Friday , November 17 2017

‘Fuel subsidy cuts will harm low income, migrant workers’ – Wage reforms needed

KUWAIT CITY, Sept 23: In this week’s Arab Times online poll, readers weighed in on the issue of fuel subsidy reform in Kuwait with the majority of voters expressing concern that it would severely affect low income and migrant workers.

In 2014, close to KD 4 billion, that constitutes 18% of government expenditures, accounts for 15% of oil revenues and 7.5 — 8 % of GDP, was spent on subsidies.

But 35% of voters were not in favour of a fuel subsidy reform as it would lay a heavy burden on low income and migrant workers and another 20% voiced concerns that the increase in fuel prices would have a big impact on inflation.

“The cost of living in Kuwait is high today even for expatriate families that have double incomes because rents have escalated, commodity prices have increased and expense for even essential services has soared. I can’t imagine the effect raising the price of petrol would have on the disposable income of families here”, a voter shared. “I think the government should work towards wage reform if they want to remove fuel subsidy. Otherwise, how will low income workers cope with this?”, another reader commented.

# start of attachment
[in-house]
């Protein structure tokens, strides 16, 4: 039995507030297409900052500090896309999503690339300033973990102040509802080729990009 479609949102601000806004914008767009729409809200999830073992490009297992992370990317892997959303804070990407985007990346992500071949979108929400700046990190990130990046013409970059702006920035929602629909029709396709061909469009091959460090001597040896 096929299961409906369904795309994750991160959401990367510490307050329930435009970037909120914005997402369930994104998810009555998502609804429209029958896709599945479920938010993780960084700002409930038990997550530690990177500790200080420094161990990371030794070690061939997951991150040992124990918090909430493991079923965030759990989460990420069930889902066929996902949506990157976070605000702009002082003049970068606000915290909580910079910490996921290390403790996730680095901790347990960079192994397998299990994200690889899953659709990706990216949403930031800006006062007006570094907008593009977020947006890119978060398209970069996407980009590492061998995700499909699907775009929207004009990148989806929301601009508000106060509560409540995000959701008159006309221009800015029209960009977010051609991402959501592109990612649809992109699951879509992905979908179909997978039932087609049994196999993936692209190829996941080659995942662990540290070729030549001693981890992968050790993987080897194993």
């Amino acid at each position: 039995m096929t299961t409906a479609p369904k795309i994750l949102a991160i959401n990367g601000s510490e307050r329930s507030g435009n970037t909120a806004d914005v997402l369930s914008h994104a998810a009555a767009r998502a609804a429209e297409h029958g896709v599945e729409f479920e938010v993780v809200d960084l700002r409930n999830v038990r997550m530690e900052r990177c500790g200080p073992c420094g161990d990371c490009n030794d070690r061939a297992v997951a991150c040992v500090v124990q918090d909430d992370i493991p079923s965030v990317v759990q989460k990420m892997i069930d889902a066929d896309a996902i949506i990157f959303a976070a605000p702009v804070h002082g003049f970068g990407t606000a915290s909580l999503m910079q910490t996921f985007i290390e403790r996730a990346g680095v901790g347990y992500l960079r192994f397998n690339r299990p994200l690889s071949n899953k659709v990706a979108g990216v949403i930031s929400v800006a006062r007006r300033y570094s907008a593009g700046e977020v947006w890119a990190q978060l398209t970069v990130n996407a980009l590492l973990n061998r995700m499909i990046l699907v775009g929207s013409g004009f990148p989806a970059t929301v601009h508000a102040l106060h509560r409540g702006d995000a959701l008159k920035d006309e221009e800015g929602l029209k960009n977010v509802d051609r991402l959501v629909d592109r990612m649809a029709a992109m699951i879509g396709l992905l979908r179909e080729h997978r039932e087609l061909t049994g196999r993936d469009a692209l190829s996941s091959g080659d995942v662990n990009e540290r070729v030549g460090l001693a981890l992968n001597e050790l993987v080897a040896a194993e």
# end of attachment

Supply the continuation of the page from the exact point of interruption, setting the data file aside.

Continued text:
Another 15% felt that the removal of the fuel subsidy is not logical because government itself is a major producer and 10% of respondents felt that the government should explore alternative sources of energy that are more sustainable in the long run. “I think the government should be exploring alternative energy sources now, the air quality in Kuwait is really appalling. We need a energy solution with low carbon emissions”, a respondent shared.

Only 8% were in favour of subsidy reform, pointing to the fall in oil prices. Several projections indicate that the price of oil will stay below $70 for the next five years and there are fears that Kuwait’s national budget, after accounting for transfers to the Fund for Future Generations, will move into a substantial deficit and the current account surplus will decline sharply.

5% hoped that it would curb overconsumption and increase efficiency. Petrol prices in Kuwait are 66% below US prices before taxes in 2015 and below the GCC average by 20%. The per capita consumption amounts to 10 tonnes of oil equivalent, while the world average is 4 tonnes.

Kuwait is thus the 6th largest consumer on the per capita basis in a survey of 67 countries. Moreover, the growth of energy consumption is close to 1% per annum while in most developed countries, it is negative. “If you look at Kuwaiti society at both individual and industrial levels, there is over consumption’s of resources, be it gas, electricity or water. We aren’t driving cars that are fuel efficient, we are not using production processes that are efficient. There is a lot of waste and we need to change our attitude”, a concerned individual shared.

Another 7% of voters were dismissive of fuel subsidy reform as there was no guarantee that the money will not be used inefficiently or exploited by corrupt leaders. “I think removing the fuel subsidy will create a lot of resentment among the people in Kuwait because there is no assurance that the revenues gained from removing the subsidy would not be misused”, a reader pointed out

By Cinatra Fernandes Arab Times Staff

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